Hope & Help for Disabled of Other Cultures

On August 3, 2005, Access Press representatives attended a luncheon hosted by the University of Minnesota’s Institute on Community Integration (ICI). The luncheon was an opportunity for community leaders and organizations to learn more about each other. Three dynamic speakers shared their stories about family members and/or the experiences they have had in the U.S. related to disabilities.

The first speaker, Antoinetta Giovanni, an immigrant from East Africa, has a son with autism. She tells others within her culture not to give up when fighting for the services that a child with disabilities needs to be assimilated into life in America.

When her son was born, she didn’t know what a disability was or what autism was. She was in denial. As a single mother, where do you start to look for services? The school did not want her son and she was devastated, uncertain what to do. She was fortunate to connect with Arc Hennepin/Carver and they helped her understand that as a parent you have to educate yourself to get what your child needs.

Most immigrant communities are very protective of their children. Antoinetta was fortunate enough to hire someone from her cultural background to care for her son. This alleviated her fears of not having someone she trusted be alone with her son. Her son’s condition has improved immensely since receiving services and advocated for her son’s disability. When he was finally able to vocalize the word “Mommy,” she was very proud. Although he was unable to speak or verbalize any words up through the age of 7 or 8, at age 12, he can understand and verbalize some English. He even seems to understand when she and his caregiver speak in their native language.

Antoinetta achieved good support for her son, because she was willing to advocate and push for the services he needed. Arc Hennepin/Carver not only trained her to become to be an advocate, they also employed Antoinetta to help educate and inform other parents that they too, can be advocates for their children and get them the services they need. She helps parents understand that it is okay to ask for help for their disabled child. In America, and especially in Minnesota, there are social service programs to help disabled children of different cultures become independent and to live within society without barriers. Because many of these social service programs can be confusing to many with a language barrier, people like Antoinetta are invaluable in their role as a go-between for the service provider, the parent, and the person with a disability.

The second speaker to share her experiences was Grace. Grace has had different experiences in getting services for her two autistic sons, in part because of the ages of her sons—one is 18 the other is 26. When her boys were small, her husband divorced her because he blamed her for their children having autism. She had to educate herself and take courses to understand why her children had this disability. She felt that she was being punished for having children with autism. She had hurdles to overcome being from a different country and trying to advocate for herself and her children. It was difficult, because in her culture, vocalizing your needs is not appropriate.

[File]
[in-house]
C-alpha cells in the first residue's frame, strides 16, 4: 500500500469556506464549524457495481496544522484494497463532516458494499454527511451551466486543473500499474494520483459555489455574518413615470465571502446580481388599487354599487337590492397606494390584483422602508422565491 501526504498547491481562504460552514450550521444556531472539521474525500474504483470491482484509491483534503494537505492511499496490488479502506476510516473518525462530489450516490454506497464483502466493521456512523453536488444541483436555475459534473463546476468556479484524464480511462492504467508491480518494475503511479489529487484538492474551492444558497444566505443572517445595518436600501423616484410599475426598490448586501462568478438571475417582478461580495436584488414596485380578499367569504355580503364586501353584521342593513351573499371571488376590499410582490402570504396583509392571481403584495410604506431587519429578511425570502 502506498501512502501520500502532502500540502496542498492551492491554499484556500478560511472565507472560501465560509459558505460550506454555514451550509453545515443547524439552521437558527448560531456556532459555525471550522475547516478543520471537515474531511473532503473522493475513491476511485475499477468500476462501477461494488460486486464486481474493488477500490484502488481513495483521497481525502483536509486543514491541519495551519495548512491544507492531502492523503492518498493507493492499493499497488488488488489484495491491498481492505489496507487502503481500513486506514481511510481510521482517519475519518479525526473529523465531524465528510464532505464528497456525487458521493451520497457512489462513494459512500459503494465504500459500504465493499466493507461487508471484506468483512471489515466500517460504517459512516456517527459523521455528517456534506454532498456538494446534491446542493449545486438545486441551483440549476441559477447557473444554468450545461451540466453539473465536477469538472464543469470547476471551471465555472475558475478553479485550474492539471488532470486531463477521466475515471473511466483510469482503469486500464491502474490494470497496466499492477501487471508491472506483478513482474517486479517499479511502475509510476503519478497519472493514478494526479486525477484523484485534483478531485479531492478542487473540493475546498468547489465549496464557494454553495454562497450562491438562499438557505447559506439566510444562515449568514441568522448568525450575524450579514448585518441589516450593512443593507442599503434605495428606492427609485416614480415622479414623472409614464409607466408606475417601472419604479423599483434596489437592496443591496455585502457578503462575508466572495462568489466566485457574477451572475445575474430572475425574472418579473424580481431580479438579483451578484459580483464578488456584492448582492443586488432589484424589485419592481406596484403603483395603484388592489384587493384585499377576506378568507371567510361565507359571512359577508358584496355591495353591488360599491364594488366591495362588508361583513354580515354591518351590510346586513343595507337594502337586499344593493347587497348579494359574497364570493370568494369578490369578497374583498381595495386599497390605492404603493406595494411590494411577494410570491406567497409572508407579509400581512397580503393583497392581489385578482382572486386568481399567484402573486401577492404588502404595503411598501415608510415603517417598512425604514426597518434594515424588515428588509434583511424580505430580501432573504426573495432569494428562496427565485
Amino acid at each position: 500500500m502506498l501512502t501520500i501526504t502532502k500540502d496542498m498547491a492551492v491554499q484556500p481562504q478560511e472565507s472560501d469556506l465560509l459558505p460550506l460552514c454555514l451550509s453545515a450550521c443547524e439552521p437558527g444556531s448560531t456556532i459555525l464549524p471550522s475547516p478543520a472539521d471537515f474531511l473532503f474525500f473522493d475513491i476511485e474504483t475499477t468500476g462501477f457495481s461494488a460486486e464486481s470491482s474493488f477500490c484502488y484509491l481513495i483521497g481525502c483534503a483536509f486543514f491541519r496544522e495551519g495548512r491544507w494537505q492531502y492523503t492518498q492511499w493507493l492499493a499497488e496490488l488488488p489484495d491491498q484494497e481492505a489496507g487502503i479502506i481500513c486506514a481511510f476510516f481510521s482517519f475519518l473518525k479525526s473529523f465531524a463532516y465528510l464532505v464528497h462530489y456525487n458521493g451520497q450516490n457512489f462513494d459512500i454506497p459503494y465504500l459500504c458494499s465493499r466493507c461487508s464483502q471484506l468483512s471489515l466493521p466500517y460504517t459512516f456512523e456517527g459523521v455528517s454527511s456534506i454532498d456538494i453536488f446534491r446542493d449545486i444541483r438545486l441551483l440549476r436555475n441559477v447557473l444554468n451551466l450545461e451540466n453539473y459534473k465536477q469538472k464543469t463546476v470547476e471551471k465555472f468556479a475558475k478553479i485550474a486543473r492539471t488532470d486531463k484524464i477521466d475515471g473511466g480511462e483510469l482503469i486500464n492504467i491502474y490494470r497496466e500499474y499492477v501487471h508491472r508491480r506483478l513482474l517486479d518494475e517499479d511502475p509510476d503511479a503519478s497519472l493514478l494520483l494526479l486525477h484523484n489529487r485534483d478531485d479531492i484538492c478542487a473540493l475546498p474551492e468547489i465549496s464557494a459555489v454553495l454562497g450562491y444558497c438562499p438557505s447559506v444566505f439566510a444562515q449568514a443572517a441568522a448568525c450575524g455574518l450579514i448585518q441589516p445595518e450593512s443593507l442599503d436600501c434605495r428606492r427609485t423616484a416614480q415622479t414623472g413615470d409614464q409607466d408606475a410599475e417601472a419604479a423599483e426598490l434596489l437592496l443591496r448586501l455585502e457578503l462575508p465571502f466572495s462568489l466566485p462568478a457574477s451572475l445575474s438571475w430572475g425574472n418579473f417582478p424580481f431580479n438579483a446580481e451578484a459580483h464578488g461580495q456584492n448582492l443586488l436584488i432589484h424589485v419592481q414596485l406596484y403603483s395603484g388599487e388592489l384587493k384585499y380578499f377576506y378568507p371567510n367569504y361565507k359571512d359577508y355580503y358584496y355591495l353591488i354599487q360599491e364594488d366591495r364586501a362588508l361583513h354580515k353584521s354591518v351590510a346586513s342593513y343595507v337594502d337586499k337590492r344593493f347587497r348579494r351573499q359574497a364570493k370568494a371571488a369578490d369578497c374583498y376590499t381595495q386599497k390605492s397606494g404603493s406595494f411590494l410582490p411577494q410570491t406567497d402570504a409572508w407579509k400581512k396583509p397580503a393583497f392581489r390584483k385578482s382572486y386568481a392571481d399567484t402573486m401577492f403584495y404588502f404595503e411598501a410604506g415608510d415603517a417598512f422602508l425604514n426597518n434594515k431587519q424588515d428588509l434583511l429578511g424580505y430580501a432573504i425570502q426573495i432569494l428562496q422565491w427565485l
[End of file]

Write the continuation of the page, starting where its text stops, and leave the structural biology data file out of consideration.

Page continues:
PACER Center taught her that the parents are not responsible for the disability that their children have nor are they completely responsible for their children’s care. She struggled to get her sons the care and services they needed and often felt that she was being discriminated against. Was it because she did not feel that she deserved these services because of her belief that she should be punished because her children have a disability? Or is there discrimination from the social services programs where the employees feel that a person of color is less deserving? It is really a tough dilemma for many immigrant people with disabilities and these are some of the questions she raised in her speech that immigrants deal with.

The last speaker, Del Bahtuoh, came to the United States from Liberia when he was a teenager. Sometime after arriving in the U.S., he was injured and became disabled. When he lived in Liberia he had no exposure to or knowledge of any persons with a disability. After recovering from a bullet wound injury, he went into Courage Center for rehabilitation. Courage Center helped him learn about the resources he needed for his care. They also assisted in creating his IEP to helping complete his high school education and get enrolled into MCTC. After attending MCTC for one year, he transferred into the University of Minnesota. The Disability Services staff and the available resources at both colleges have been a great asset to Del. Even the students helped him in taking notes and the faculty allowed some flexibility with him taking tests.

Del came to America with only his father. When he became injured he was able to have his mother come here to help take care of him. Because of a certain CADI waiver, Del’s mother can work for him and get paid for providing the services that Del needs.

Access Press plans to continue working with ICI at the U of M and to maintain a dialogue with immigrant families who have members with a disability. If you would like to tell us your story, or if you can help us tap into the immigrant communities to help educate and inform them on how to advocate for the services they deserve and need, contact us at 651-644-2133 or by e-mail at access@testing.accesspress.org